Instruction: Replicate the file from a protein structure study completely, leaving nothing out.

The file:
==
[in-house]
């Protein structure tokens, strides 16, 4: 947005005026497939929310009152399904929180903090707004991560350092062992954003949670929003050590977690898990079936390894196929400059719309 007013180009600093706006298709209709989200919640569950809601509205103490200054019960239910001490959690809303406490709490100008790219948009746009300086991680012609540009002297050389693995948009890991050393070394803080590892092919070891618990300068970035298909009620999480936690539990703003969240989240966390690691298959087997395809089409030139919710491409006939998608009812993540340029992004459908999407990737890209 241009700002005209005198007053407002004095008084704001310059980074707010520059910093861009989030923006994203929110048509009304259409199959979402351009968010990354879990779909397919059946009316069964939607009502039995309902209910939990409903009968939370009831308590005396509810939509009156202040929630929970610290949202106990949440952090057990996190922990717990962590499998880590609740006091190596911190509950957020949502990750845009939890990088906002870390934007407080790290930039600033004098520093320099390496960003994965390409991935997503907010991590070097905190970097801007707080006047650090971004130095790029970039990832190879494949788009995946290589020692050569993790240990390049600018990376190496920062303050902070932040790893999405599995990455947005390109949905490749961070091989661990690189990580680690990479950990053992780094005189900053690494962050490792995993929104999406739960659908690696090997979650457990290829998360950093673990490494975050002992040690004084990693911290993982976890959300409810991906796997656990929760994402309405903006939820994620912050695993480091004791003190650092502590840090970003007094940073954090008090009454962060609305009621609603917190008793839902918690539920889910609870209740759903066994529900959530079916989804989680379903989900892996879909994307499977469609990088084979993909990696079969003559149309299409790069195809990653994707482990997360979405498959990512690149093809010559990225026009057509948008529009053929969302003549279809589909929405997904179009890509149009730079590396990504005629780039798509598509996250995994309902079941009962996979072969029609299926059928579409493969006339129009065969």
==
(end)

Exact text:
[in-house]
């Protein structure tokens, strides 16, 4: 947005005026497939929310009152399904929180903090707004991560350092062992954003949670929003050590977690898990079936390894196929400059719309 007013180009600093706006298709209709989200919640569950809601509205103490200054019960239910001490959690809303406490709490100008790219948009746009300086991680012609540009002297050389693995948009890991050393070394803080590892092919070891618990300068970035298909009620999480936690539990703003969240989240966390690691298959087997395809089409030139919710491409006939998608009812993540340029992004459908999407990737890209 241009700002005209005198007053407002004095008084704001310059980074707010520059910093861009989030923006994203929110048509009304259409199959979402351009968010990354879990779909397919059946009316069964939607009502039995309902209910939990409903009968939370009831308590005396509810939509009156202040929630929970610290949202106990949440952090057990996190922990717990962590499998880590609740006091190596911190509950957020949502990750845009939890990088906002870390934007407080790290930039600033004098520093320099390496960003994965390409991935997503907010991590070097905190970097801007707080006047650090971004130095790029970039990832190879494949788009995946290589020692050569993790240990390049600018990376190496920062303050902070932040790893999405599995990455947005390109949905490749961070091989661990690189990580680690990479950990053992780094005189900053690494962050490792995993929104999406739960659908690696090997979650457990290829998360950093673990490494975050002992040690004084990693911290993982976890959300409810991906796997656990929760994402309405903006939820994620912050695993480091004791003190650092502590840090970003007094940073954090008090009454962060609305009621609603917190008793839902918690539920889910609870209740759903066994529900959530079916989804989680379903989900892996879909994307499977469609990088084979993909990696079969003559149309299409790069195809990653994707482990997360979405498959990512690149093809010559990225026009057509948008529009053929969302003549279809589909929405997904179009890509149009730079590396990504005629780039798509598509996250995994309902079941009962996979072969029609299926059928579409493969006339129009065969």